|Two have cable patterns, two are basic rib-knit. The pink one has a small hole,|
so this was a good sweater to recycle.
Right now, the sweaters are in the dryer, still in the pillowcases. Because the felting process can shed fibers, it's a good idea to protect your washing machine from all those fibers that can clog the hoses, as well as the dryer (for the same reason). When I removed the pillowcases from the washer, I didn't see any evidence of fiber in the drum, so hopefully that worked.
Naturally, I am dying to see if it worked, but I'll let the dryer go for a bit longer before I check. My biggest concern was seeing the pillowcases flowing freely in the washer; not enough agitation might have prevented the felting process. If I have to run them through again, I'll use less water. One site I read suggested putting a pair of jeans in the wash with them to "beat" the fabric up a bit, but I don't wash jeans in hot water (which is required) because I don't want to shrink them. We shall see...
Well, it's definitely working. All 4 sweaters have shrunk, and the knit is tighter, but they're not quite felted yet. The green sweater was a ladies medium, and is now small enough for a 5 year old. I think it was probably washed before, because it was too short already, but now it's teeny.
The pillowcases are all full of "pills" that would be in my washer if not for them. I think they will be something I can use on the bracelets, as little felted bobbles. I'm washing the sweaters again, in less water this time, and hope the agitation is greater, producing better results.
Two of the pillowcases came open in the second wash. I'd opened them to see how things were coming along and retied using two corners rather than twisting and knotting like I had initially (see pic above). The washer had some pills in the drum, but not as bad as I feared. I think after this drying I'll be all set. If it turns out that the 2 with only 70% wool content still aren't quite fulled, I'll stitch to reinforce any cut edges.
The two I retied came untied in the dryer, but the lint filter was not badly clogged up. Don't use the corners to knot the pillowcase; an overhand knot works better!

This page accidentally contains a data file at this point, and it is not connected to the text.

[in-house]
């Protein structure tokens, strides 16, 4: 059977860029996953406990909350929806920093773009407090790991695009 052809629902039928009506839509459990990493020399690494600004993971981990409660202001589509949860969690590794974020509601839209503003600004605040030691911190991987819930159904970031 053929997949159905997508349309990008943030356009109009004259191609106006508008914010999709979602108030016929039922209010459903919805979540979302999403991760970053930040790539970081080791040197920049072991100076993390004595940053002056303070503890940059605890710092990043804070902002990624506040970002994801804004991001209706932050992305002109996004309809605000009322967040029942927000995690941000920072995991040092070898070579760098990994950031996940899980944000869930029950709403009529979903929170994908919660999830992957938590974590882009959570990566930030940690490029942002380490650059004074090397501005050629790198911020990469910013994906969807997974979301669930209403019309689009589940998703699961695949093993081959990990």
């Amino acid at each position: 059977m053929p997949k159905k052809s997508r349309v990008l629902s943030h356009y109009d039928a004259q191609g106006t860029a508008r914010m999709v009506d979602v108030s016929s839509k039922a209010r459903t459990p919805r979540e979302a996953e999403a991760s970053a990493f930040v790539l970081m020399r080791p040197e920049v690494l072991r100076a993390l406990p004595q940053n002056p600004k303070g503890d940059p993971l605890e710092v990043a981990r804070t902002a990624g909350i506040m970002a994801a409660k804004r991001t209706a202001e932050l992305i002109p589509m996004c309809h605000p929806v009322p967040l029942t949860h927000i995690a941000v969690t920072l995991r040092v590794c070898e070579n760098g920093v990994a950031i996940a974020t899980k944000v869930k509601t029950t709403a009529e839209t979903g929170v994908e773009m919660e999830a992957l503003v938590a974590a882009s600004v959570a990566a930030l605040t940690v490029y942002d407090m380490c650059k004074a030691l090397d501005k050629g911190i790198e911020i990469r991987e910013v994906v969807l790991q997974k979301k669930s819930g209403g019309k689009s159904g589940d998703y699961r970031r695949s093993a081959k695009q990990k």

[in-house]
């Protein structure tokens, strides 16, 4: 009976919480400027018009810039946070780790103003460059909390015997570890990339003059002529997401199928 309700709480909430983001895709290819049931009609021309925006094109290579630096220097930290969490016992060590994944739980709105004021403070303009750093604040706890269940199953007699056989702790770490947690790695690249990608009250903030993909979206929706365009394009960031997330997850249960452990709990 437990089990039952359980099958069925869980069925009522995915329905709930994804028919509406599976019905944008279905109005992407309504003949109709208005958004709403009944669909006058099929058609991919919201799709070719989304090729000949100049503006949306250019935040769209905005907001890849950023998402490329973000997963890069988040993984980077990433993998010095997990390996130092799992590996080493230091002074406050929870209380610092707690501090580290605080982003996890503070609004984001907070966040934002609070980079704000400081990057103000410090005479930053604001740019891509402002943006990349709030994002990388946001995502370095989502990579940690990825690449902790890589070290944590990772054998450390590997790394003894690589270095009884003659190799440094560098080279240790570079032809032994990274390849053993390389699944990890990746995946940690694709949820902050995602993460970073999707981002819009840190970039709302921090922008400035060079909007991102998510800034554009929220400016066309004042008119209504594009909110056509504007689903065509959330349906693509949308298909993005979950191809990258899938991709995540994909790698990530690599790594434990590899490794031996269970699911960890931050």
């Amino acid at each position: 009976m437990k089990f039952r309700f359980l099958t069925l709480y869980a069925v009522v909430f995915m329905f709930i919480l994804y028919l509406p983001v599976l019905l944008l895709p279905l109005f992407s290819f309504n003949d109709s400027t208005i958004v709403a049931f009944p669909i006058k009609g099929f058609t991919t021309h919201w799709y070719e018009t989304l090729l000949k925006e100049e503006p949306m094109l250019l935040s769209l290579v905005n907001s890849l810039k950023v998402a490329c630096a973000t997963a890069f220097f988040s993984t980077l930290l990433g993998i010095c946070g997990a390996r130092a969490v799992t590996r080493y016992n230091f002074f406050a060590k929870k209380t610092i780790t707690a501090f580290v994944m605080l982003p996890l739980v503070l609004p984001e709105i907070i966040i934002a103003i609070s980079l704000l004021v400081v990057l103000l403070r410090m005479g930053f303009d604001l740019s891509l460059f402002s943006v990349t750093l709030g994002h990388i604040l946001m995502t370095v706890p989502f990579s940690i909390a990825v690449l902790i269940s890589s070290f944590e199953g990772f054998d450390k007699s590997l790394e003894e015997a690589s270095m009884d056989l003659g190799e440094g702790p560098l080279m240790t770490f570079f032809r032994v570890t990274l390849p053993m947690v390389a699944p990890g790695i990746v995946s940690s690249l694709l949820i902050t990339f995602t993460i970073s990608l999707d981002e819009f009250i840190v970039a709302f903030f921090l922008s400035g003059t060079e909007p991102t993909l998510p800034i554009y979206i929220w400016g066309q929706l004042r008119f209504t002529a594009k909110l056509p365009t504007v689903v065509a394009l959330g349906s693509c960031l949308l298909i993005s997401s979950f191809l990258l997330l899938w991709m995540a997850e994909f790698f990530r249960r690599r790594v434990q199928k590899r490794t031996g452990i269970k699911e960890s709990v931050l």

Whether it was the second wash and dry, or the lesser amount of water in the washer (and more agitation) I couldn't say, but they definitely look felted now. The charcoal sweater, a man's extra-large, is now more like a child's medium. Something I didn't notice about it when I bought it: holes in the elbows, one of them more a tear than a hole. I feel better about buying it now, since I was potentially taking a useable sweater out of the hands of someone who needed it. But seriously people, really? Taking sweaters that damaged to Goodwill? You're buttheads...
ANYway. I have them on drying racks on the table to finish drying and collected all the little pills. Unfortunately, I don't have as many of the blue and green, since those were the ones that came open, probably washing away a lot of them. They're on the flattish side, which means I bet I could even use them in some papermaking projects.
|Not sure why the pink one produced so many more pills. Fiber content most likely.|
Once the sweaters were dry, I turned them inside out and cut all the seams off. I saved them, too, because I'm me. Now I have a bunch of pieces and scraps that I can start playing with.
|One site I read suggested using the seams as cording.|
The ribbed necks I think I'll use as necklaces (choker-length).
|After two trips through the washer/dryer.|
There's enough felted material to make several cuffs. I'll go through my fabric scraps to find bits and pieces to coordinate with these colors, dig in my yarn stash, and try to track down some interesting buttons (holy crap -- vintage buttons go for way more than I wanna spend on ebay!), plus I have a ton of beads. I think they'll be awesome.